• Pat

      Well definitely I will never provide Google with any inside information about my sites. Are you using Adsense? Analytics? or any Google’s scripts inside your site? If the answer is yes then Google is already stealing your data and your customers. Every day Google makes more clear that they are enemies of small and not so small business their arrogance and hypocrisy does not have limits.

  • http://www.elijahclark.com/seo-orlando-company.html D. Manco

    Chris,

    I think you’re close, but still off. The machine cannot understand a website’s intent. Even markup can be spam. What the machine does understand, is a users search queries, and the machine since the latest Panda has the ability to rank what it presents. I wrote a blog about it that may interest you (http://www.elijahclark.com/blog-updates/press-your-panda-seo-no-whammy.html) as well as others. Another good cut of whole given. Thanks.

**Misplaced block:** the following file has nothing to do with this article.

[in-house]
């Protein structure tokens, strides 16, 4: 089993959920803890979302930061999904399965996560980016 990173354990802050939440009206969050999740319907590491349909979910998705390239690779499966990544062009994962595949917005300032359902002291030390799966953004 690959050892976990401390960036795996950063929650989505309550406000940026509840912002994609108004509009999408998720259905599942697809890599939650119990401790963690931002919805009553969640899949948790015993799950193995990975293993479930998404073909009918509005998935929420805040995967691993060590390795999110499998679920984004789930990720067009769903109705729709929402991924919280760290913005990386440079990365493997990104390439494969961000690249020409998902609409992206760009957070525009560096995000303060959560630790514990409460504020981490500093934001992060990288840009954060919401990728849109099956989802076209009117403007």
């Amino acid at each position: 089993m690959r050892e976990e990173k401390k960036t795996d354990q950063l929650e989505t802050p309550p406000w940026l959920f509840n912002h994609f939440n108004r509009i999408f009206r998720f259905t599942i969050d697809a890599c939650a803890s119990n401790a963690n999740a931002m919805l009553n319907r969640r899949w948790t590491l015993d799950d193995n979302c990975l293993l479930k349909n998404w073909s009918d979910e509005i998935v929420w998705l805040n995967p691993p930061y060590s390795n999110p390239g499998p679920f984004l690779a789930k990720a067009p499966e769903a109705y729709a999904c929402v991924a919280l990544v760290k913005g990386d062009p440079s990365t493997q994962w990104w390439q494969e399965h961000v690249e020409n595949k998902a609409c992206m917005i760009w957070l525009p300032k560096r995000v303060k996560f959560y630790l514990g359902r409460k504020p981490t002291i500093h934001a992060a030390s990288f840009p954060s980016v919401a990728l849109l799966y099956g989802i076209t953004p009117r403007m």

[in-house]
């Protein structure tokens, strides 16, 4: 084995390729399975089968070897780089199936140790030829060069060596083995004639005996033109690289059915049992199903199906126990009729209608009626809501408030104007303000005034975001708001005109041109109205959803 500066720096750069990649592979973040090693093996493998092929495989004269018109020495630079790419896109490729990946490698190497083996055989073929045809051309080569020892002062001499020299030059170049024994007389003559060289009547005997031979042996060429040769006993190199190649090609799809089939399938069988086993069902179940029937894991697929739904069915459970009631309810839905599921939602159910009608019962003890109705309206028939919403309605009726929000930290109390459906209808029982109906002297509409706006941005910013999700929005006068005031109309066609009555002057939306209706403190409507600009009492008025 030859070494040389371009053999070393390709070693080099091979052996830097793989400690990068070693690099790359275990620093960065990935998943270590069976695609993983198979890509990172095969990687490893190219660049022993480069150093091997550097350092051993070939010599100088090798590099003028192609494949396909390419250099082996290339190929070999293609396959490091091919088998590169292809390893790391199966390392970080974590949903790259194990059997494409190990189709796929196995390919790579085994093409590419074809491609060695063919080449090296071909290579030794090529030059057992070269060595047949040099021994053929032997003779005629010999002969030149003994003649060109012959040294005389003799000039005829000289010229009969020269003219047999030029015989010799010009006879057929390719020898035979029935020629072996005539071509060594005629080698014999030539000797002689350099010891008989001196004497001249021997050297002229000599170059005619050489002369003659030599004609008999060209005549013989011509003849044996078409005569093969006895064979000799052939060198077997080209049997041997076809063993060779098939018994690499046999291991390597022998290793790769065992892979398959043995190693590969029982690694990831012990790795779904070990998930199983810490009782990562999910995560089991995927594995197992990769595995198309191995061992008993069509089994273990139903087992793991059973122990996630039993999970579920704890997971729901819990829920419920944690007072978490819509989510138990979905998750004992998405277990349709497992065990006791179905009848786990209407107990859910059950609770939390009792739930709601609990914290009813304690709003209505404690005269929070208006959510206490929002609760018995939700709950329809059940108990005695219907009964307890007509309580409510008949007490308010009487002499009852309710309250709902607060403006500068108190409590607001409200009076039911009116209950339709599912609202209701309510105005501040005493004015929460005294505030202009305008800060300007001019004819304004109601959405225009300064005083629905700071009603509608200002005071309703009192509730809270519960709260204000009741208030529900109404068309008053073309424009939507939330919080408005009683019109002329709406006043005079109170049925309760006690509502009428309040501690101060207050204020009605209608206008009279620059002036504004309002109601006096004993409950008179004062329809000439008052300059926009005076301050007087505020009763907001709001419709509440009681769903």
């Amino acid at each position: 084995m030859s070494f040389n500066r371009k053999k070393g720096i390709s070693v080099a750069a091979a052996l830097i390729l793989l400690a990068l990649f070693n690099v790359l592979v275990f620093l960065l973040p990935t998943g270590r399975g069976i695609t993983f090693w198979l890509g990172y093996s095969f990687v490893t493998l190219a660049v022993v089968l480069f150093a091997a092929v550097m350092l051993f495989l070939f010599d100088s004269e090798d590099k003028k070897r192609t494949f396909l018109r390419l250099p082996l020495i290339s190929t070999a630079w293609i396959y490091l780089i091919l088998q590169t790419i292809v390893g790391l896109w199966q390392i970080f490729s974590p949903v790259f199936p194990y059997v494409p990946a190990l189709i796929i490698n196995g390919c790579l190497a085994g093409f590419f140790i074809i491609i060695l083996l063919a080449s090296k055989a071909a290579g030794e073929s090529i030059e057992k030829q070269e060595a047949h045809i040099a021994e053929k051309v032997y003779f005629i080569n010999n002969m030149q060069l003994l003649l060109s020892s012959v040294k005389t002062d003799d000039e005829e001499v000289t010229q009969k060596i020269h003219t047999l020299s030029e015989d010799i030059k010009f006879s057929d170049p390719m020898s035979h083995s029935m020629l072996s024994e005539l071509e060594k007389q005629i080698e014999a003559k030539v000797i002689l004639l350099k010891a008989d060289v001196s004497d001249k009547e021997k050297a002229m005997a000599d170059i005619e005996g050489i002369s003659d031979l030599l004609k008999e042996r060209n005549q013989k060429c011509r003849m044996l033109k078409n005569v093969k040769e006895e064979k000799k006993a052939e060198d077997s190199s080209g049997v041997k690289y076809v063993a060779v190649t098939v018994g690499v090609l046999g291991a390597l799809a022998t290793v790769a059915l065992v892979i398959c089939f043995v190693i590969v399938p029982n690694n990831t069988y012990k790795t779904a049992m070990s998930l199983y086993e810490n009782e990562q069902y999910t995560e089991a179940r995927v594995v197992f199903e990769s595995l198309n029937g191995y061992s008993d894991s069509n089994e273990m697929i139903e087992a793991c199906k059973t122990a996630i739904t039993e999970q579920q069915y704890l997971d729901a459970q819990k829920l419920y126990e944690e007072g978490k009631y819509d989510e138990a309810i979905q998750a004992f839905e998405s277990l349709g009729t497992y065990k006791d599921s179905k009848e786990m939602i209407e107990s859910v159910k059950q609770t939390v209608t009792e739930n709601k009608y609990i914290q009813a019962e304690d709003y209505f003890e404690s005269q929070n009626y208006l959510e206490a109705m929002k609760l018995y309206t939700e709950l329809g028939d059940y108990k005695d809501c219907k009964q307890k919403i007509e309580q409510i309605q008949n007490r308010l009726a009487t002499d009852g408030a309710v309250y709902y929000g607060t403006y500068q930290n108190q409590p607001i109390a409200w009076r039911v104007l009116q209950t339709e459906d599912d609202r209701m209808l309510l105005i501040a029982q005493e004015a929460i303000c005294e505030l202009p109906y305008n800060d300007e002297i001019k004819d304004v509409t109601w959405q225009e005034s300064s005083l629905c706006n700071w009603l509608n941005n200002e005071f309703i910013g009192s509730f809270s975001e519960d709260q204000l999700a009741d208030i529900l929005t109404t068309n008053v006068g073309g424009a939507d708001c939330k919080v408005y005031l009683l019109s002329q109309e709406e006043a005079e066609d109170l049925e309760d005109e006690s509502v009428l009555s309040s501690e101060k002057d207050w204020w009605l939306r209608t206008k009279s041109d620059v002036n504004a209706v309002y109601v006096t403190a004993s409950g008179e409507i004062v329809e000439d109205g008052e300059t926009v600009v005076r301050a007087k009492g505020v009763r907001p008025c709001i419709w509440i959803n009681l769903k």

• http://omnimedicalmarketing.com/ Omni Medical Marketing

    Sometimes it’s easy to lose focus on what internet marketing is really all about. We spend too much time fighting Google and trying to cheat Google, and we lose focus on the fact that we’re trying to help grow businesses. Sure, while we would all love to have this traffic to track, being on the first page of Google for any reason can be beneficial to branding and marketing. SEO and internet marketing has helped to shape search engines, and this is another way to utilize the power of Google to help brand and market a business.

  • http://ReturnOnNow.com/blog/ Tommy Landry